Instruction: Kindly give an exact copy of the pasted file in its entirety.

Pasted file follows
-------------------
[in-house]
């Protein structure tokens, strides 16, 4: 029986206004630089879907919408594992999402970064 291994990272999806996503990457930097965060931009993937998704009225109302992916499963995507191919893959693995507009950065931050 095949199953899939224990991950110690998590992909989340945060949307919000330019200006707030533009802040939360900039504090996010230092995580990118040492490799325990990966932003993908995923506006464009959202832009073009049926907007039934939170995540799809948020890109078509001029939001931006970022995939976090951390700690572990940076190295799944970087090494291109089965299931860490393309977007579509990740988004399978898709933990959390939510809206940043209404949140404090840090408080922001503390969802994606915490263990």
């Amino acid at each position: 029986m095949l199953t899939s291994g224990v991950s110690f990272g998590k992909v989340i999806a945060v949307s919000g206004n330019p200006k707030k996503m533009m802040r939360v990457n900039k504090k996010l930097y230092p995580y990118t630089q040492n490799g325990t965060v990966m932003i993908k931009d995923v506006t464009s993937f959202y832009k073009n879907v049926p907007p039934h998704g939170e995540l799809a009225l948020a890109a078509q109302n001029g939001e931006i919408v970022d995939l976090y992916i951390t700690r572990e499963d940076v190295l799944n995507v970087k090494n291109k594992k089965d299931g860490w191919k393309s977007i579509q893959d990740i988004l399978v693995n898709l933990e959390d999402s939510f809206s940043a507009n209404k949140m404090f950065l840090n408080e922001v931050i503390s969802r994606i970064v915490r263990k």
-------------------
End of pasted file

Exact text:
[in-house]
């Protein structure tokens, strides 16, 4: 029986206004630089879907919408594992999402970064 291994990272999806996503990457930097965060931009993937998704009225109302992916499963995507191919893959693995507009950065931050 095949199953899939224990991950110690998590992909989340945060949307919000330019200006707030533009802040939360900039504090996010230092995580990118040492490799325990990966932003993908995923506006464009959202832009073009049926907007039934939170995540799809948020890109078509001029939001931006970022995939976090951390700690572990940076190295799944970087090494291109089965299931860490393309977007579509990740988004399978898709933990959390939510809206940043209404949140404090840090408080922001503390969802994606915490263990």
């Amino acid at each position: 029986m095949l199953t899939s291994g224990v991950s110690f990272g998590k992909v989340i999806a945060v949307s919000g206004n330019p200006k707030k996503m533009m802040r939360v990457n900039k504090k996010l930097y230092p995580y990118t630089q040492n490799g325990t965060v990966m932003i993908k931009d995923v506006t464009s993937f959202y832009k073009n879907v049926p907007p039934h998704g939170e995540l799809a009225l948020a890109a078509q109302n001029g939001e931006i919408v970022d995939l976090y992916i951390t700690r572990e499963d940076v190295l799944n995507v970087k090494n291109k594992k089965d299931g860490w191919k393309s977007i579509q893959d990740i988004l399978v693995n898709l933990e959390d999402s939510f809206s940043a507009n209404k949140m404090f950065l840090n408080e922001v931050i503390s969802r994606i970064v915490r263990k």